What is a trademark?

by Redmans on November 1, 2012

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Trademarks are a form of intellectual property, a branding of ownership on a particular sign that represents a business’ goods or services. Trademarks are quite simple to create, register and protect. However, the definition and nature of trademarks are often a source of mystery to the individual layman. This post will therefore attempt to sweep away some of this mystery by defining what trademarks are, what can constitute a trademark and, briefly, how they can be useful.

What is a trademark?

A trademark is a simple way of communicating to the world at large that “I made this”. It’s a means of signalling ownership of a particular name, label, slogan or piece of distinctive packaging (among others).

The legal definition of a (prima facie registrable) trademark is “any sign which can be represented graphically and which is capable of distinguishing the goods or services of one undertaking from those of another”.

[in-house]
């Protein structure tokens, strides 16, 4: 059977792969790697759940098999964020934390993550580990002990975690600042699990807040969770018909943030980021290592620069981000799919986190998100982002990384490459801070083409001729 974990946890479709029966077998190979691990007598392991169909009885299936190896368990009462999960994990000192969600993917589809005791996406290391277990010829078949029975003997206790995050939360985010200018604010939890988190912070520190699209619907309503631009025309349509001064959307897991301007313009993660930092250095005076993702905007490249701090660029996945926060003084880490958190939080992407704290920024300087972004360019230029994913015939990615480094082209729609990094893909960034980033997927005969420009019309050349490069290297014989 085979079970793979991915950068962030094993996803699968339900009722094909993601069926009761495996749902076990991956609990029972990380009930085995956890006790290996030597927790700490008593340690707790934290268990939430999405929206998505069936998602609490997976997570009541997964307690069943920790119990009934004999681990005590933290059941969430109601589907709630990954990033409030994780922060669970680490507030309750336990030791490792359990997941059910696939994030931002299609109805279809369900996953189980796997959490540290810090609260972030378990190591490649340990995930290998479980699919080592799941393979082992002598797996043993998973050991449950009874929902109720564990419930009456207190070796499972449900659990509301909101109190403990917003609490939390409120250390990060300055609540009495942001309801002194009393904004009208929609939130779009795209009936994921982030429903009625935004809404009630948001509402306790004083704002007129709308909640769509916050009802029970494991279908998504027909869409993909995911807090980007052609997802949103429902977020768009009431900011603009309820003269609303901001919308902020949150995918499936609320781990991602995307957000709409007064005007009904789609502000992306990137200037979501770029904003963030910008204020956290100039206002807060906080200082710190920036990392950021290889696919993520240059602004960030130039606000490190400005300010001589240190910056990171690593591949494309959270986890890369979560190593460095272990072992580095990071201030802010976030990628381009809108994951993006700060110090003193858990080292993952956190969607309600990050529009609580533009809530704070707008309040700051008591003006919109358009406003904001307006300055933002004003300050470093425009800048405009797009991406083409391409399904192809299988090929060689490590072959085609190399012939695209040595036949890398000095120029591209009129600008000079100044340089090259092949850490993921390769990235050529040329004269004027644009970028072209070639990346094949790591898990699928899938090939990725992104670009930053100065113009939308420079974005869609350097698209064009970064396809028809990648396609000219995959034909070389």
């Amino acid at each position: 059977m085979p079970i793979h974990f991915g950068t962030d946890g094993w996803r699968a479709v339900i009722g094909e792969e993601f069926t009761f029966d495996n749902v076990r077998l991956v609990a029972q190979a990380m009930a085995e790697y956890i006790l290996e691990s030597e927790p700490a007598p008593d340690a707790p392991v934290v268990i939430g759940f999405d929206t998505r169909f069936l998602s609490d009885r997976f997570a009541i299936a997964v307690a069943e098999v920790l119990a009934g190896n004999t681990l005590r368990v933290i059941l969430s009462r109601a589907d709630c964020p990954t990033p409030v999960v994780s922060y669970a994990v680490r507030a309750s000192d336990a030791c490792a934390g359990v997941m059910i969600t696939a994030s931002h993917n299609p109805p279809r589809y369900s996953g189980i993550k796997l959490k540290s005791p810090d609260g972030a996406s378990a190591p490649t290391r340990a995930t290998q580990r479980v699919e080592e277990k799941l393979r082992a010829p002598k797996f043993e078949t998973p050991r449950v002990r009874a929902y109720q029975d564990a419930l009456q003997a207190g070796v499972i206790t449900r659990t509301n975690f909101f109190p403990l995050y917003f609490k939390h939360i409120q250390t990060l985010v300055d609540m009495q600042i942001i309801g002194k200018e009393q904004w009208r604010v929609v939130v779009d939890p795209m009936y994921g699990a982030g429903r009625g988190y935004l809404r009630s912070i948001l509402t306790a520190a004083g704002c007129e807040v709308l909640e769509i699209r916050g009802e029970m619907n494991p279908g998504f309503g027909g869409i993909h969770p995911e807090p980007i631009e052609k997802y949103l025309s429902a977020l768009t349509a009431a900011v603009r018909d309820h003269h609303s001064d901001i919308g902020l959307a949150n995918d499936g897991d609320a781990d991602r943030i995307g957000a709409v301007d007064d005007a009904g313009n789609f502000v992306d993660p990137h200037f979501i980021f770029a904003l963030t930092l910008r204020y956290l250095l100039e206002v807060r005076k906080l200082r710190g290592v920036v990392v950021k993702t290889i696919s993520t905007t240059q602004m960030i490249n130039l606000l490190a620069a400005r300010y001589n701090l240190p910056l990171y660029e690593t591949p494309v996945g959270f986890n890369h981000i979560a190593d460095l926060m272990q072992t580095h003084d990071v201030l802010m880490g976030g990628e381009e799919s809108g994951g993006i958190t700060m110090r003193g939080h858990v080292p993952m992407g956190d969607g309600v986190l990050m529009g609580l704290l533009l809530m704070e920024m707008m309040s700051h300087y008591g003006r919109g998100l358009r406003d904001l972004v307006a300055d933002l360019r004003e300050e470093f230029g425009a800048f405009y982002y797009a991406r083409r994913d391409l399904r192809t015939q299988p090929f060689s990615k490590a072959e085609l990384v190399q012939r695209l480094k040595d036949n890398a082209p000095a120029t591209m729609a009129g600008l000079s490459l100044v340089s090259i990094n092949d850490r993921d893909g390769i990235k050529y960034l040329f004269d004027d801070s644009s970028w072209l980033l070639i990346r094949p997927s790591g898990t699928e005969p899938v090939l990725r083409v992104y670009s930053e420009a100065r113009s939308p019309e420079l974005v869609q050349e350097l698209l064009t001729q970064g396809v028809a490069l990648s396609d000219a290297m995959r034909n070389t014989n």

An example of a trademark is Coca Cola’s quintessential Coke bottle – it’s a sign which is represented graphically (in itself and on promotional literature) which is capable of distinguishing Coca Cola’s products from other companies’ products (such as Snapple or Pepsi).

There are 2 types of trademark:

  1. Unregistered trademark
  2. Registered trademark

What can constitute a trademark?

The following (among others) can potentially constitute a trademark:

  1. Words
  2. Slogans
  3. Designs
  4. Letter
  5. Numerals
  6. Internet domain names
  7. Shape of goods and packaging
  8. Smells

How can a trademark be useful?

Being able to demonstrate ownership of a potential trademark can be useful because it stops others from using your trademark to promote or sell their own products or services. If you aren’t able to demonstrate ownership of the trademark (or the sign doesn’t constitute a trademark) then competitors can pass their goods or services off as those of your business. This is obviously detrimental. If a trademark is registered then it is better able to be protected as the owner can rely on a statutory claim for trademark infringement as well as a common law claim for passing off if they believe that someone else is using their trademark in an unauthorised manner. Further, a registered trademark can be a valuable commercial asset, is commercially exploitable, relatively easy to protect and enforce, a deterrence to potential infringers and renewable potentially indefinitely.

Redmans Solicitors are London employment lawyers and intellectual property solicitors.

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